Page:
Acoustic Simulation for the Aeronautical Industry

Acoustic Simulation for the Aeronautical Industry
27
Apr

 

Acoustic Simulation For the Aeronautical Industry

 

With the expansion of air travel around the world, competition between airlines has become much tougher. Airplane companies are under constant pressure from governments around the world to reduce noise and from consumers to reduce the cost of air travel. For many companies, noise is a chronic problem. The strong engines on both sides of the vehicle and high air pressure, along with a countless number of other factors, make noise inevitable.

 

What Are The Main Contributors to Noise?

 

Major contributors to the aircraft noise can be sorted into two groups: interior noise and exterior noise, which can also be called radiated noise. Overall interior noise level is composed of many different sources. Some of these sources are located inside the aircraft and some of them are generated outside of the aircraft, thenradiated inside. Interior noise can be caused from the environment control systems, avionics systems, hydraulic systems and electrical systems. Contributors to the exterior noise can be the engine and turbulent boundary layer created by the viscosity of the air. These sources are transmitted into aircraft by different paths: the airborne path and the structure-borne path. A structure-borne path means that the vibration of the engine causes vibration of the wing and fuselage, creating noise within the cabin. Tubulent boundary layer is transmitted to fuselage and windows, which are weaker points.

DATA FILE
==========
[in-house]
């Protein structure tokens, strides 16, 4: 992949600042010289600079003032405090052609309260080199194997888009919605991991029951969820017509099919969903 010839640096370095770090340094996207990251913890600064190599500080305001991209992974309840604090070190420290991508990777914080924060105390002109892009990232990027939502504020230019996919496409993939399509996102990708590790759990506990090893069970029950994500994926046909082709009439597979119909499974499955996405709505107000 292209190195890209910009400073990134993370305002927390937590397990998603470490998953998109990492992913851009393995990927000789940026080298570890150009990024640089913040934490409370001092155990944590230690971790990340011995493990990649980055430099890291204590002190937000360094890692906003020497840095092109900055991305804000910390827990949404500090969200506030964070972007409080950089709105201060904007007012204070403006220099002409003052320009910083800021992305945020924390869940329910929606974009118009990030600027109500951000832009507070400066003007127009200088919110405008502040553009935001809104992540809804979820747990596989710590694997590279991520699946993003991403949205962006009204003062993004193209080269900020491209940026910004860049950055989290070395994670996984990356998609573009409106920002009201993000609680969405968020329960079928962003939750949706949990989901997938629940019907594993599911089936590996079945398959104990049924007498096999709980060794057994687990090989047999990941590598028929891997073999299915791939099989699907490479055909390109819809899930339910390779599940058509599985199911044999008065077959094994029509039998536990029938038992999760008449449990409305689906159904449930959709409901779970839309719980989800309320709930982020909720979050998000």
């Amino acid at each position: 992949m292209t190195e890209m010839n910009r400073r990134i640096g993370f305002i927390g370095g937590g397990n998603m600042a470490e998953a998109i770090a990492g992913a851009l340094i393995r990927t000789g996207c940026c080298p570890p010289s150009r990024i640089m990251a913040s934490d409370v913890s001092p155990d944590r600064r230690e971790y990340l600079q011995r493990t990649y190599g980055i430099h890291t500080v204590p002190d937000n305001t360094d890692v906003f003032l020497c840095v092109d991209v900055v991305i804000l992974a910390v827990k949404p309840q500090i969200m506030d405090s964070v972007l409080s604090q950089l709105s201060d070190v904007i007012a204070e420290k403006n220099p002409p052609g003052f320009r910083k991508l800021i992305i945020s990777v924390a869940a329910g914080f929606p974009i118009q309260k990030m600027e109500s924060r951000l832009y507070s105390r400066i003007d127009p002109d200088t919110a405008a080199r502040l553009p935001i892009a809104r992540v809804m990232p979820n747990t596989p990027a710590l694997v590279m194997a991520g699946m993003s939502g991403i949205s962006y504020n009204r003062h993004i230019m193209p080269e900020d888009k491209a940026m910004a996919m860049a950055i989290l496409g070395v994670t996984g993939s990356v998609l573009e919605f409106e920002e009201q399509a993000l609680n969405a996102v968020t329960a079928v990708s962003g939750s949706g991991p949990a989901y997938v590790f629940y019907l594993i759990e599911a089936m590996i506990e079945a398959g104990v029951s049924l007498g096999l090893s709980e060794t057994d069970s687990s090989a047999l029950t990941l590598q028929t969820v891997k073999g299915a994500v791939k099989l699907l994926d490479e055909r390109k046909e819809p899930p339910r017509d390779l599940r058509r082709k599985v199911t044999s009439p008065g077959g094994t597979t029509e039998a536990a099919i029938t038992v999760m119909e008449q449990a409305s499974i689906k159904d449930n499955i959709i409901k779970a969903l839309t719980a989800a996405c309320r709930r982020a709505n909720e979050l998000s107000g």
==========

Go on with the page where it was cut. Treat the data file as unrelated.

Acoustic simulation for airplane engine

Acoustic simulation prediction of fan inlet noise

 

Acoustic Simulation Software

 

Acoustic simulation helps aircraft manufacturing companies to analyze and detect the sources that create noise. It can be used to study the noise flow and the paths that it uses to reach the receiver. With acoustic simulation, companies save from time and cost by virtually testing and analyzing the whole system in the early development stage, allowing them to avoid repetitive physical testing and meet government regulations.

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